The Grocery Store Business

Going grocery shopping is not one of my favorite things to do.  I always forget my coupons, I can’t find what I’m looking for and more than likely one of my two children will snub their noses at the selections in my cart.  Yet the  grocery store has played an important part in my family’s history.  At a young age I remember my grandfather telling me the story about how he came to be in the grocery store business.  According to grandpa, his family was able to survive the great depression better than most in Chicago, because his family was in the grocery store business.  “And people always have to eat.  People can go without new clothes or new shoes, but people always need groceries”.  –Bud Reilly

So how was grandpa’s family involved in the grocery business?  Turns out that his uncle, Daniel Reilly, listed his occupation in the 1910 and 1920 census as “Grocery Store Clerk”  Was this the same store that Grandpa at one time owned?  Further research into Daniel Reilly and his neighborhood is needed.

Recently we discovered the following picture of my grandfather.  It’s possible this is the store he at one time owned.  A better scan of the picture will be forthcoming, as well as the name of the store and the other two people photographed with my grandpa.  But until then, enjoy!  (And don’t forget to pick up the milk on your way home!)

Who was John Reilly’s Aunt?

In a previous post I mentioned that John Reilly’s passage to America was paid by his aunt Ms. Cusack of Lawndale Avenue in Chicago.  Because John arrived in America in 1905, we can hope that his aunt can be found in the 1900 census.

Sure enough.  The 1900 census lists Alice Cusack, age 31, living with her husband Patrick and four children at 851 S. Lawndale.  According to the census information, Alice Cusack was born in Ireland in October of 1868.  She immigrated to America in 1881 and had lived in the city of Chicago for 18 years.  Her husband Patrick Cusack’s occupation is listed as a “foreman” (or “fireman” ) at an organ company.  Patrick Cusack may have been instrumental in finding John Reilly a job once he arrived in Chicago due to the fact that in the 1910 census we find John’s occupation as a “piano polisher”.

But that’s later.  Now I want to find out more information on Patrick and Alice Cusack.

Patrick and Alice were married in Chicago on July 1, 1890 in Chicago at St. Patrick’s church.  Their marriage certificate lists Alice’s maiden name as O’Brien.  Her children’s birth certificates also list her maiden name as O’Brien.

Now I know Alice and Elizabeth’s maiden name was O’Brien. Maybe I can find out more information about her life in Ireland before she followed her oldest son John Reilly to America.

John Reilly’s Arrival in the States

I’m reading an excellent book right now titled Island of Hope, Island of Tears.  The book features actual interviews of immigrants to the United States and highlights their experiences at Ellis Island and some of the reasons why many left home.  It is interesting to note that during the great migration period of 1892-1918, many individuals crossing the ocean were sponsored by a family member already living in America.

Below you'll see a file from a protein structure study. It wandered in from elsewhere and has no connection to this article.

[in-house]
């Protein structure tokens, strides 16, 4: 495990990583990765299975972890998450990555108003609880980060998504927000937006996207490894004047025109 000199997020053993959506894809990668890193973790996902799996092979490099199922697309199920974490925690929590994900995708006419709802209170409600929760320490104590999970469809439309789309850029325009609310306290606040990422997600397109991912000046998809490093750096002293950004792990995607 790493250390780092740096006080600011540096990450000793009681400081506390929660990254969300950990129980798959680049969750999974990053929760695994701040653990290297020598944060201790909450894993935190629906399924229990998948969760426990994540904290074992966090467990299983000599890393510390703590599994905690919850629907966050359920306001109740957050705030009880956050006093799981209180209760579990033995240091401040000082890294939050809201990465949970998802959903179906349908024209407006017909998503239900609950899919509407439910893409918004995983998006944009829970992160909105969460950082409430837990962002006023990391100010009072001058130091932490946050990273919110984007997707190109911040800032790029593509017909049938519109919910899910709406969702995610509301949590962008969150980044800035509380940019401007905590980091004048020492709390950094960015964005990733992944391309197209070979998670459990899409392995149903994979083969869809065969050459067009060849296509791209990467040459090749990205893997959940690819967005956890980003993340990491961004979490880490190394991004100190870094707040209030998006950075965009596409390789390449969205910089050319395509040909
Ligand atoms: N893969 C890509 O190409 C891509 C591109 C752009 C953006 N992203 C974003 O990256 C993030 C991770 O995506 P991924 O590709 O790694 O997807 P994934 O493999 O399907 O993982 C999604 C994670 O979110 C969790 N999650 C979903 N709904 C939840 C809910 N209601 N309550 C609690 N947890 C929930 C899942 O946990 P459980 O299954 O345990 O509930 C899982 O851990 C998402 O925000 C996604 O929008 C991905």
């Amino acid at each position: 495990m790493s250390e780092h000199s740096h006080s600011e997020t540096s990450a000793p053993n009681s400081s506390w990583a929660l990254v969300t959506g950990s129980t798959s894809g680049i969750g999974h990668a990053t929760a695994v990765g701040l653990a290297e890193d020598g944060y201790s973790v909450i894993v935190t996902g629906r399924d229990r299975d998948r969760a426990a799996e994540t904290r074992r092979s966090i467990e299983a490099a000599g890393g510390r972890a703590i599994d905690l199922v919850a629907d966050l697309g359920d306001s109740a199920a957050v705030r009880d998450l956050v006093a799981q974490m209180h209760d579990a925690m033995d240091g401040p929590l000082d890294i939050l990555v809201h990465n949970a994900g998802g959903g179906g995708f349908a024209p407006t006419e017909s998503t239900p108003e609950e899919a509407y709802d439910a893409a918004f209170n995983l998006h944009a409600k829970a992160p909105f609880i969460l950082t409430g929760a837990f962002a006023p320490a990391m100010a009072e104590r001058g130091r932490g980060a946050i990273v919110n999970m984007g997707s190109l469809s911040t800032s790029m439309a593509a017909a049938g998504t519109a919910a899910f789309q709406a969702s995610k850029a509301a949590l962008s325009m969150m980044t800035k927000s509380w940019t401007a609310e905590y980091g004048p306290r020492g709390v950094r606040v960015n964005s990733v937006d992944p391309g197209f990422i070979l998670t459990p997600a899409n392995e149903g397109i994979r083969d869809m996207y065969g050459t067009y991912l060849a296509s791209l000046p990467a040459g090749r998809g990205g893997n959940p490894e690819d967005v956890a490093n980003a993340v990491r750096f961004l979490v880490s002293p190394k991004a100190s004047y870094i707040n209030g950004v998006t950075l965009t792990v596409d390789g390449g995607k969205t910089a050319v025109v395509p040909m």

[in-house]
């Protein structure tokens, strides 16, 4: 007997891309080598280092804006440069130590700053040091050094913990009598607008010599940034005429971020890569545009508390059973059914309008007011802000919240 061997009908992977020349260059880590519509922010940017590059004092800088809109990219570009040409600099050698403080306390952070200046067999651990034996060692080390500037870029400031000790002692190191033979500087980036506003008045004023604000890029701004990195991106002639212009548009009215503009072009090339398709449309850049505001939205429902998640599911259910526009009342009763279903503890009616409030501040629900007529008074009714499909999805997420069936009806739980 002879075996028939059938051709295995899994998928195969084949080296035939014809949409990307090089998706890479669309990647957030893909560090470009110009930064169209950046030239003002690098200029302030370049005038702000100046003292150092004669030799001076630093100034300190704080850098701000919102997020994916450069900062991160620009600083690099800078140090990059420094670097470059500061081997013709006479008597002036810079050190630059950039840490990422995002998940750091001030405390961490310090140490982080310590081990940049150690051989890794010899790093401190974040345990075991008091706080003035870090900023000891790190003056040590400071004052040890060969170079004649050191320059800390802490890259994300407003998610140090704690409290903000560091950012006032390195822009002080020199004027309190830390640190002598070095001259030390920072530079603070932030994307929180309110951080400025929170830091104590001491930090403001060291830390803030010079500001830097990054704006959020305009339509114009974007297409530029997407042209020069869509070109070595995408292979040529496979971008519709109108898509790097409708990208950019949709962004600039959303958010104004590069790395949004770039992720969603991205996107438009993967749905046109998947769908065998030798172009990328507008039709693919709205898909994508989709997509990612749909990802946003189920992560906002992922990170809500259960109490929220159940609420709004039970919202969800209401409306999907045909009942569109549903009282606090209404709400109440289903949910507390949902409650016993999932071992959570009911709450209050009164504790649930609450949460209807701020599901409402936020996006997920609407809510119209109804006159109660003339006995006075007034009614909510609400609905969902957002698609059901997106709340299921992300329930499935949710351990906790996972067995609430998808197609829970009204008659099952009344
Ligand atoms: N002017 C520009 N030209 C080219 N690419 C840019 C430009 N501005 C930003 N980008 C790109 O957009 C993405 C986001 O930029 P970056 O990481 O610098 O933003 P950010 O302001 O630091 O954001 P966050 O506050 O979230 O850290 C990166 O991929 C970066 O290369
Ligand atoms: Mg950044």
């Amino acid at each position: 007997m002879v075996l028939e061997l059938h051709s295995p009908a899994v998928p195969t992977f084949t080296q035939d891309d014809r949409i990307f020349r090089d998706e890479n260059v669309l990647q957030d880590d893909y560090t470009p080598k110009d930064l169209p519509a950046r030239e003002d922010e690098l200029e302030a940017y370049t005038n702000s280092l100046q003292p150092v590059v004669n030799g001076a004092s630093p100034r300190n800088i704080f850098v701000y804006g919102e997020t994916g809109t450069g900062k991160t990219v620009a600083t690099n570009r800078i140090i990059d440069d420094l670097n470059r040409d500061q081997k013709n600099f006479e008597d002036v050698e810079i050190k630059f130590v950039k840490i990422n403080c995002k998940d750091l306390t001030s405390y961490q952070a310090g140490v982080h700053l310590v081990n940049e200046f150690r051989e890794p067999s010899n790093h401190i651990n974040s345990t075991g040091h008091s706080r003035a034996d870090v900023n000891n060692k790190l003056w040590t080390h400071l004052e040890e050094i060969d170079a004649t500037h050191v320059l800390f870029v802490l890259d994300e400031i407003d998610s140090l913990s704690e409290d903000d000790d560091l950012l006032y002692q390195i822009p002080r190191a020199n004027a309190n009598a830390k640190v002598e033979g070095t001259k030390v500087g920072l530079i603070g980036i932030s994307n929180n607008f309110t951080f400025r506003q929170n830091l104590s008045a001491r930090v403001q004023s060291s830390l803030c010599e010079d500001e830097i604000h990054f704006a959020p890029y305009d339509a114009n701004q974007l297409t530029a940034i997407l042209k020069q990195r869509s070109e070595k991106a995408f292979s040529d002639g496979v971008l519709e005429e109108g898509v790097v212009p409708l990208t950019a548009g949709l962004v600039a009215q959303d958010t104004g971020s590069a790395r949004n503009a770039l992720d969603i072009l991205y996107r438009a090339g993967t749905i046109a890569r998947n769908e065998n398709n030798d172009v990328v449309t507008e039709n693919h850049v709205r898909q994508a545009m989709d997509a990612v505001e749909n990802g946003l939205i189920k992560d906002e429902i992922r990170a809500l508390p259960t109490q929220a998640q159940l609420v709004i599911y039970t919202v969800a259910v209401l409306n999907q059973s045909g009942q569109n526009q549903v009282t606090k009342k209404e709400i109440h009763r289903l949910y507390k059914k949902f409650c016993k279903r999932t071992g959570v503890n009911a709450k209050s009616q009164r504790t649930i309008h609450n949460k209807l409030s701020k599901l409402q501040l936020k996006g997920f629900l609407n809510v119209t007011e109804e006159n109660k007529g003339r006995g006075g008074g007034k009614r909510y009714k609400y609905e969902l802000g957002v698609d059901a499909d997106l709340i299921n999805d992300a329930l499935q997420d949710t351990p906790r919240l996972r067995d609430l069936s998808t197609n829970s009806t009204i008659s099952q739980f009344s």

Such is the case of my great grandfather John Reilly. John Reilly left Ireland from the port of Queenstown, Ireland on January 19, 1905.  He traveled for nine days aboard the ship “The Baltic”.  Upon arriving in New York on January 28th, John listed his aunt, Ms. M. Cusack of 851 Lawndale, Chicago, as the “relative or friend” that he was going to join in the United States.  His ship passenger record also states that it was his “aunt” who purchased the ticket on his behalf.  John arrived with $8.00 to his name.  One can only imagine how he managed to get to from New York City to Chicago on $8.00. 

Here is a copy of the front page of the New York Times on the day John arrived in America.

Naming Patterns

In today’s society naming patterns aren’t as obvious as they once were.  Sure my oldest son is named for his grandfather Sam, but many times the parents of today pick a name for many different reasons.  However, when doing family history, researchers must be on the lookout for naming patterns as sometimes it will help move research along. 

For instance, my great grandmother’s marriage record states her name as Beatrice Beauchamp, and her early census records list her as Bessie.  {Which is of course how I knew her} However, in the 1930 census we finally find her as Elizabeth.  It turns out that Bessie Beauchamp’s grandmother was also named Elizabeth.

In the 1900 census the Henry and Stella Beauchamp family can be found living at 173 W. 16th street with their children Fred, Frank, Bessie and Lillian.  Henry is listed as a French-Canadian and it was always assumed that he was the immigrant ancestor.  However, a recently found death certificate for Elizabeth Bouchamp, age 65, with the place of residence at 173 W. 16th street, adds another branch to the Beauchamp family tree.  I believe this Elizabeth to be the grandmother of Bessie and the mother of my great, great grandfather Henry Beauchamp.

And while the relationship is not yet 100% proved, there are three documents that help prove it:

#1.  The death certificate listing the same address as the 1900 census two years later;
#2.  The marriage index listing for Henry’s second marriage that lists his mother as Elizabeth;
#3.  The 1920 census that lists Bessie as Elizabeth…[otherwise known as the naming pattern].

And if your wondering who Henry’s second wife was…that’s for a different day~!  Before I go there, I must also tell you about my grandfather Andrew Reilly being named after his grandfather, my son Jeremy’s discovery of a “Jeremiah”, and my nephew Nicholas’ discovery of another Nicholas!